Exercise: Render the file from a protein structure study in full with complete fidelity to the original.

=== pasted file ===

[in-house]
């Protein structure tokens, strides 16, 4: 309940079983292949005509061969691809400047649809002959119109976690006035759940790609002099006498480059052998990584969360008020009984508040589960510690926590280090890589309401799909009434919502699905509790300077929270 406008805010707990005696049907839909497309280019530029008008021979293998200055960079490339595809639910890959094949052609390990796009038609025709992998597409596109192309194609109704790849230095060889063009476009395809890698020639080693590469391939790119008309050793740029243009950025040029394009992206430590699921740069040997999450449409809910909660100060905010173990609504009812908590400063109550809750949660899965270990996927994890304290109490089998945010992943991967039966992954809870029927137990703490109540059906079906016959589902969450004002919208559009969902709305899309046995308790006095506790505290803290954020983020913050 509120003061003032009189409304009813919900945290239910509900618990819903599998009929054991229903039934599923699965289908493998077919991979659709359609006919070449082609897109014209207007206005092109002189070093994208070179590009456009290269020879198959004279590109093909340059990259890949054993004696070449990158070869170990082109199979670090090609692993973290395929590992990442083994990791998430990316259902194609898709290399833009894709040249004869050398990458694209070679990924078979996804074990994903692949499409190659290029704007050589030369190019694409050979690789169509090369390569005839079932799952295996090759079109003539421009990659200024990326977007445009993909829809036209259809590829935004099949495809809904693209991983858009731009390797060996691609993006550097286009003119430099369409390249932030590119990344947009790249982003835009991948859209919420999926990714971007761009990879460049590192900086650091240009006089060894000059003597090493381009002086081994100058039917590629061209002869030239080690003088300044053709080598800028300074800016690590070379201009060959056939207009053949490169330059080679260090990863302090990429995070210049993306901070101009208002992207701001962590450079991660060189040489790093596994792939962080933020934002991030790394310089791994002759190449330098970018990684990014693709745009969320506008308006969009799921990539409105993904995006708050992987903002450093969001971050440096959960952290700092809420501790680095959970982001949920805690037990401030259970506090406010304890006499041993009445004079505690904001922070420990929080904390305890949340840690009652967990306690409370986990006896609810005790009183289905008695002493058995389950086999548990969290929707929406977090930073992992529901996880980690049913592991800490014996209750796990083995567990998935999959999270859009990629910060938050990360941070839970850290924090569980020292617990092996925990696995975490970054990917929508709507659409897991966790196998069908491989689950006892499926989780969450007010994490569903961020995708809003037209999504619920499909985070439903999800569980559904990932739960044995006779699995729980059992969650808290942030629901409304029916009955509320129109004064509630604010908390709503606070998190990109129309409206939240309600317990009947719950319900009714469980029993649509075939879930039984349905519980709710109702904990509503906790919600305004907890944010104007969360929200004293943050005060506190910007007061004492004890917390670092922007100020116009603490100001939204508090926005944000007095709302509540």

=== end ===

[in-house]
């Protein structure tokens, strides 16, 4: 309940079983292949005509061969691809400047649809002959119109976690006035759940790609002099006498480059052998990584969360008020009984508040589960510690926590280090890589309401799909009434919502699905509790300077929270 406008805010707990005696049907839909497309280019530029008008021979293998200055960079490339595809639910890959094949052609390990796009038609025709992998597409596109192309194609109704790849230095060889063009476009395809890698020639080693590469391939790119008309050793740029243009950025040029394009992206430590699921740069040997999450449409809910909660100060905010173990609504009812908590400063109550809750949660899965270990996927994890304290109490089998945010992943991967039966992954809870029927137990703490109540059906079906016959589902969450004002919208559009969902709305899309046995308790006095506790505290803290954020983020913050 509120003061003032009189409304009813919900945290239910509900618990819903599998009929054991229903039934599923699965289908493998077919991979659709359609006919070449082609897109014209207007206005092109002189070093994208070179590009456009290269020879198959004279590109093909340059990259890949054993004696070449990158070869170990082109199979670090090609692993973290395929590992990442083994990791998430990316259902194609898709290399833009894709040249004869050398990458694209070679990924078979996804074990994903692949499409190659290029704007050589030369190019694409050979690789169509090369390569005839079932799952295996090759079109003539421009990659200024990326977007445009993909829809036209259809590829935004099949495809809904693209991983858009731009390797060996691609993006550097286009003119430099369409390249932030590119990344947009790249982003835009991948859209919420999926990714971007761009990879460049590192900086650091240009006089060894000059003597090493381009002086081994100058039917590629061209002869030239080690003088300044053709080598800028300074800016690590070379201009060959056939207009053949490169330059080679260090990863302090990429995070210049993306901070101009208002992207701001962590450079991660060189040489790093596994792939962080933020934002991030790394310089791994002759190449330098970018990684990014693709745009969320506008308006969009799921990539409105993904995006708050992987903002450093969001971050440096959960952290700092809420501790680095959970982001949920805690037990401030259970506090406010304890006499041993009445004079505690904001922070420990929080904390305890949340840690009652967990306690409370986990006896609810005790009183289905008695002493058995389950086999548990969290929707929406977090930073992992529901996880980690049913592991800490014996209750796990083995567990998935999959999270859009990629910060938050990360941070839970850290924090569980020292617990092996925990696995975490970054990917929508709507659409897991966790196998069908491989689950006892499926989780969450007010994490569903961020995708809003037209999504619920499909985070439903999800569980559904990932739960044995006779699995729980059992969650808290942030629901409304029916009955509320129109004064509630604010908390709503606070998190990109129309409206939240309600317990009947719950319900009714469980029993649509075939879930039984349905519980709710109702904990509503906790919600305004907890944010104007969360929200004293943050005060506190910007007061004492004890917390670092922007100020116009603490100001939204508090926005944000007095709302509540």